Political science

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This post will be about politics in sports, but I came up with the headline  as an excuse to post Randy Newman doing “Political Science.”

Greg Sellnow of the Rochester (Minn.) Post-Bulletin isn’t a sportswriter by trade, but he’s been a sports parent and coach for a long while. So it makes sense he used his bully pulpit to preach on about the complaints regarding youth sports, and whether they are grounded in any reality.

I won’t go through all of them, but I will highlight two that struck me as most interesting.

Complaint: Youth sports are too “political.” The top traveling teams are picked by a few rich and powerful parents who control the selection process.

Reality: Sure, there are some coaches and youth sports board members who are listened to more than others. And it’s time that some of these folks give it up and allow some “new blood” to get involved.

But, by and large, the people who serve in these influential positions are there because they’re willing to donate a ton of time and effort to the kids. It’s been my experience that many of the parents who complain the loudest about youth sports being “political” are those who are least willing to volunteer to get involved.

Politics is politics, whether it’s the President of the United States or the president of the 9-year-old girls softball travel team. The ones in power are most influenced by anyone who gets their ear, which is why there are people who dedicate their lives to getting the ear of either president. Or finding a way to get themselves involved in the political system so the president has to listen to them.

The parents who put in the time to help run leagues are often doing yeoman’s work, a thankless job that’s noticed only if someone is pissed off. If that gets their kid a little bump ahead, what the heck? At least everyone knows that kid’s parents is helping to keep things moving.

On the other hand, mee-ow, Greg. Space constraints might have explained why you left it as the bitching parents being those “least willing” to get involved. They might have a legitimate reason not to get involved — job conflict, taking care of a sick mother, taking care of multiple kids, etc. I’m sure you and anyone else in sports have gotten crap from parents who just seem to like to complain, or don’t find out why something happened before yelling about the injustice. But it’s a disservice to all involved if the people involved in running youth sports believe those who aren’t at their meetings are people who don’t give a shit.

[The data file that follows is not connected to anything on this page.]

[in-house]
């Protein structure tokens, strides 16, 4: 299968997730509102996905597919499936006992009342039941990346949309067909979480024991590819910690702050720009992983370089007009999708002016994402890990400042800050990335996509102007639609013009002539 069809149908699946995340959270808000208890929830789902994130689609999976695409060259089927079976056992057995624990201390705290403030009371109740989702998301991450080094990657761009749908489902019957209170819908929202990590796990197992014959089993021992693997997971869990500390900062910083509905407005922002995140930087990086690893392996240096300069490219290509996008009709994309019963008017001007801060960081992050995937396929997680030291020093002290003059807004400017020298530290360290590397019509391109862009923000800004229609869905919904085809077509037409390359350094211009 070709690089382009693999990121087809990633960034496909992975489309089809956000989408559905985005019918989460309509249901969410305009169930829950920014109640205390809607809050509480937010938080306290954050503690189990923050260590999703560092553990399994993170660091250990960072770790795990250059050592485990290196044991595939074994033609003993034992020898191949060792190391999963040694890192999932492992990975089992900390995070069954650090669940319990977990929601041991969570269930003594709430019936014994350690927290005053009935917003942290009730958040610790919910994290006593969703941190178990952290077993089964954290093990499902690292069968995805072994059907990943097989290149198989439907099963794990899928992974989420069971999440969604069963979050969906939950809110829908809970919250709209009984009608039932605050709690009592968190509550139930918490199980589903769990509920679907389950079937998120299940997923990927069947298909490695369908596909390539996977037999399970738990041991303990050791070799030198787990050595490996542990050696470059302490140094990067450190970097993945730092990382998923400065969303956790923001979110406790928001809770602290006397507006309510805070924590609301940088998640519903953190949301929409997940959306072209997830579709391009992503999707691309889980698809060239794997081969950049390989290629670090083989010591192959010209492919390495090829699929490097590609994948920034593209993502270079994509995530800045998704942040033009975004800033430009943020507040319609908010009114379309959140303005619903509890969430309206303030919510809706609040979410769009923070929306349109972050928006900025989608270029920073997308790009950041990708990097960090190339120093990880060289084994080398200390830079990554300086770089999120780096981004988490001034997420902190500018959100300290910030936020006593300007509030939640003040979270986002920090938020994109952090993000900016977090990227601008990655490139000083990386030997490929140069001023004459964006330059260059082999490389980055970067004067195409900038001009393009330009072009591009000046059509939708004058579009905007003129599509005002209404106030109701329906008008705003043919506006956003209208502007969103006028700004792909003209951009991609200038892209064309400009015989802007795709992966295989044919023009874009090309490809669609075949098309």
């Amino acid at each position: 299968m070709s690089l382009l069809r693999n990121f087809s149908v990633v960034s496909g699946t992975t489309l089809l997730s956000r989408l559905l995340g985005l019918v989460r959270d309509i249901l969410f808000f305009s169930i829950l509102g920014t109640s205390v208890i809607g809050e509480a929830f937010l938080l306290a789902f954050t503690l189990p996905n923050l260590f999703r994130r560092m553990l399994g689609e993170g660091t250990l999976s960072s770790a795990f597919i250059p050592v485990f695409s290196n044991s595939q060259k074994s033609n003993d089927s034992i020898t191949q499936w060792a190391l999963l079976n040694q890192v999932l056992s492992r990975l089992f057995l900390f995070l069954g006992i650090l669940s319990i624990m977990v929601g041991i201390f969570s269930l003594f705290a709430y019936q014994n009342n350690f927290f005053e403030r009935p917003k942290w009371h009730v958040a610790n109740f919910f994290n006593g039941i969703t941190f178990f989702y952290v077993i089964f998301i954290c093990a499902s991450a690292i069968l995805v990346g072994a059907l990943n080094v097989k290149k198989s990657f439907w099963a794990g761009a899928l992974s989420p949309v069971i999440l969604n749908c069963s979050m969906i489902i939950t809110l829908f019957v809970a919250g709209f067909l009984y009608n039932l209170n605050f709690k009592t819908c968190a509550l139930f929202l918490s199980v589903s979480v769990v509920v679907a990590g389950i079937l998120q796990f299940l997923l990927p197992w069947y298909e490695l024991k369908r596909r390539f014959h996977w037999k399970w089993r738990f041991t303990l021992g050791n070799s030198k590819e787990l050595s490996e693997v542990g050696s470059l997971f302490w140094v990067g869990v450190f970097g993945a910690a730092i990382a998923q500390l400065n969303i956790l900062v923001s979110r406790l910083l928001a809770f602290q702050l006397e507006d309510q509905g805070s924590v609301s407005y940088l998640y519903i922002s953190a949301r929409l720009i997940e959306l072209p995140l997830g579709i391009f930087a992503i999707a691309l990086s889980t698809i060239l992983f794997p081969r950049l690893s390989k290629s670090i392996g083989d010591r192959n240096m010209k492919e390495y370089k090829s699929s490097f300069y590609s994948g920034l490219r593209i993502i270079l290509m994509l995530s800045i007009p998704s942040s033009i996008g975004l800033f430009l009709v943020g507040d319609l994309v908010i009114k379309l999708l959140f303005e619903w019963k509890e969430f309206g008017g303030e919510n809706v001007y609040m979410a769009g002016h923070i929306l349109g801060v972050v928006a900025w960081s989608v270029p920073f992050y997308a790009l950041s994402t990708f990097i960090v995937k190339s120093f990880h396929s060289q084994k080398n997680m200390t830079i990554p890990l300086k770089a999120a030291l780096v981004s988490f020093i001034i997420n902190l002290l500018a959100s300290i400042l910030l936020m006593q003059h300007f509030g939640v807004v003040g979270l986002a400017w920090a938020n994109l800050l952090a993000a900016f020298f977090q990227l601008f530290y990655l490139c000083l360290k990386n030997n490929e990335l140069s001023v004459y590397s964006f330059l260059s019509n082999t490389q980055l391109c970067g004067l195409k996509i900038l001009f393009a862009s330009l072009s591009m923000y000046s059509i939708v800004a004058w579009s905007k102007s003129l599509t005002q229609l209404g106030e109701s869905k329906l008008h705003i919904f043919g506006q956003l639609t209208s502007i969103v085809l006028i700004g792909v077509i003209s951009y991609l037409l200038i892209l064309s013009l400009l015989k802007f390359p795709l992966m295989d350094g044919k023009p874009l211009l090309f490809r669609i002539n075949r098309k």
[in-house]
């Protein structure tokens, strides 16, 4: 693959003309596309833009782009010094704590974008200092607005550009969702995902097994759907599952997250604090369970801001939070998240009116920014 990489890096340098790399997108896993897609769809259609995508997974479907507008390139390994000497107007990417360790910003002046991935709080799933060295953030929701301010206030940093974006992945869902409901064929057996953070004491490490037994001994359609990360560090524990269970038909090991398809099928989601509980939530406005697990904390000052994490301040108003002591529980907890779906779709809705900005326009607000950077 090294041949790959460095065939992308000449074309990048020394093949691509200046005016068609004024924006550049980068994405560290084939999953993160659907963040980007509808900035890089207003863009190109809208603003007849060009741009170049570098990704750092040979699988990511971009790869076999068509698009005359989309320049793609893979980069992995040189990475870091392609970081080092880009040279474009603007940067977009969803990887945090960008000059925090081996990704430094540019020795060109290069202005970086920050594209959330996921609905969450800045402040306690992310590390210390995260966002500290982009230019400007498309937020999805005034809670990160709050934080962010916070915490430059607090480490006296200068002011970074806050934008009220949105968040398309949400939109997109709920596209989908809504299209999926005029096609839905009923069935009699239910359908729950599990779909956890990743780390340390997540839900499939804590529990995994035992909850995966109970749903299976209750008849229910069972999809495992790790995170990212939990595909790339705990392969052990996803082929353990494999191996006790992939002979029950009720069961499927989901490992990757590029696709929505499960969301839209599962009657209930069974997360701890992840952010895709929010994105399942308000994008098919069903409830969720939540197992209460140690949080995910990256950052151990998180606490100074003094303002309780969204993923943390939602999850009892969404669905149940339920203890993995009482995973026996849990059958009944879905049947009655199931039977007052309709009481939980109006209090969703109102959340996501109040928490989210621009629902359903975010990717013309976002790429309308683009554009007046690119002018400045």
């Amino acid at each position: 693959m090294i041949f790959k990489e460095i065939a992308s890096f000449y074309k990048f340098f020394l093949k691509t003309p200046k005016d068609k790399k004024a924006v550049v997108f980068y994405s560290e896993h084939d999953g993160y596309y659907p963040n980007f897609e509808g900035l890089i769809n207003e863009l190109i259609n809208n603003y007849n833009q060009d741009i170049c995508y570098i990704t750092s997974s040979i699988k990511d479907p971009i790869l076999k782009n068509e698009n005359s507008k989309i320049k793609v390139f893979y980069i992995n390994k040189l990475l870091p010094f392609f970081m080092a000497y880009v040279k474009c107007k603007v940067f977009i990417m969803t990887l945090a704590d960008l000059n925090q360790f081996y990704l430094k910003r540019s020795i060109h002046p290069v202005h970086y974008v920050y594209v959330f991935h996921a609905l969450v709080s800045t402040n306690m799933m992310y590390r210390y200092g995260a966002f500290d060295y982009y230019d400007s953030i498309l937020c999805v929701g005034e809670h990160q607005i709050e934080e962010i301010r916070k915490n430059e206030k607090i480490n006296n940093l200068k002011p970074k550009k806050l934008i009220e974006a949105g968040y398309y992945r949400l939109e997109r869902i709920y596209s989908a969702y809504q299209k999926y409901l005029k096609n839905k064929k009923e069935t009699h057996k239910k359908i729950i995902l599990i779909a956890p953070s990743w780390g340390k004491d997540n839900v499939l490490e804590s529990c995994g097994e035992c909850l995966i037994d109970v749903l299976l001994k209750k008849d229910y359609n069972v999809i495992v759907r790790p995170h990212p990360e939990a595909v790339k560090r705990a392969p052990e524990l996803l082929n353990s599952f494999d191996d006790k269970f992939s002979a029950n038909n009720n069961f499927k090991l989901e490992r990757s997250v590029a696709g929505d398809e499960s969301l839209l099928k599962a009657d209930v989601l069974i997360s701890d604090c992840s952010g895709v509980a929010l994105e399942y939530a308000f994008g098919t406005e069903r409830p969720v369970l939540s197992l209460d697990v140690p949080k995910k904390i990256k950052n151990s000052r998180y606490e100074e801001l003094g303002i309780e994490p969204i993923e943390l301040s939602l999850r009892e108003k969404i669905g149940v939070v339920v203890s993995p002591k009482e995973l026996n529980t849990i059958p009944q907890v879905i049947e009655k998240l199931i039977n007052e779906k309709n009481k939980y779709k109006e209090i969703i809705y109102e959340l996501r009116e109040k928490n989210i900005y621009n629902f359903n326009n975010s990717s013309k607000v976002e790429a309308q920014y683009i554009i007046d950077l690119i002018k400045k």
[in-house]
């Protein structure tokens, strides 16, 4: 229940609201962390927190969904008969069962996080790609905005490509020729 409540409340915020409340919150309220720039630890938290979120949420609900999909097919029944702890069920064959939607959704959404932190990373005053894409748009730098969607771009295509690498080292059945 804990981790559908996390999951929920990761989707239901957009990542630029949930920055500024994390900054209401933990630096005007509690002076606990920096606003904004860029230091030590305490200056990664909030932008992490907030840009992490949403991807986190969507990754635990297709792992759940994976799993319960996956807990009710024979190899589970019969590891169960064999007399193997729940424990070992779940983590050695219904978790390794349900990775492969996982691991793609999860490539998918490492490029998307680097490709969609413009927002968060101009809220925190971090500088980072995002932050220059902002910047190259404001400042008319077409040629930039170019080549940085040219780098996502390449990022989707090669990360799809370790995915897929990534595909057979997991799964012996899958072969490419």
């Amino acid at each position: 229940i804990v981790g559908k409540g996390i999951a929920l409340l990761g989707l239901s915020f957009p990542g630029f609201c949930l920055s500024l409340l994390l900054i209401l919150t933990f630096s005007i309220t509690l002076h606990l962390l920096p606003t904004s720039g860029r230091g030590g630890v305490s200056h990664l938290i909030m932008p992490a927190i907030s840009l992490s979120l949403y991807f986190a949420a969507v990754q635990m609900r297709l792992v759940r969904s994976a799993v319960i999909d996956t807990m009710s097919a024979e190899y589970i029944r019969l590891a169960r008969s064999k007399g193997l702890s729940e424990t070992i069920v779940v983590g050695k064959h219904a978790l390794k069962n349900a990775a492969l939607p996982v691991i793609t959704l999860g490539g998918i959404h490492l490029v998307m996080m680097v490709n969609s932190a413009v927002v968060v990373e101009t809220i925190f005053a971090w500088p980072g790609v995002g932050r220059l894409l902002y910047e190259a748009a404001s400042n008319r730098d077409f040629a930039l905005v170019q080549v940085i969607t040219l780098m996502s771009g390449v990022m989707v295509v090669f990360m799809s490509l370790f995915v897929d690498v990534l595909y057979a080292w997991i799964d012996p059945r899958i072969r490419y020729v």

On the third hand, if you’re a parent who is upset at how something went down, it wouldn’t hurt to find out how the whole process works. In most cases, the decision-making is far less diabolical than you would believe.

Here is the other nugget from Greg Sellnow’s column I wanted to point out:

Complaint: Kids are encouraged to become one-sport athletes at an early age.

Reality: There’s a lot of truth to this. When my son was in middle school, an assistant youth football coach berated me in front of my child for picking him up early from football practice so he could attend hockey practice. I thought my son showed his dedication to both teams by wanting to fit in half of each practice, rather than skip one altogether. The assistant coach didn’t see it that way.

I’ve always thought kids should be encouraged to participate in multiple sports and a variety of other after-school activities, especially elementary and middle school students.

After all, very few of these kids are going to go on to play competitive sports in college. Many of them won’t even play varsity high school sports. Why not allow them the benefit of a little variety when they’re in elementary and middle school?

I must admit — I’ve been the dickish coach who Sellnow describes.

When I coached my son’s basketball team in fourth grade, I had a kid who also had hockey practice the same night as our practice. No problem. I worked it out with his parents that he alternate between hockey and basketball. I was assured the hockey coach would sign on.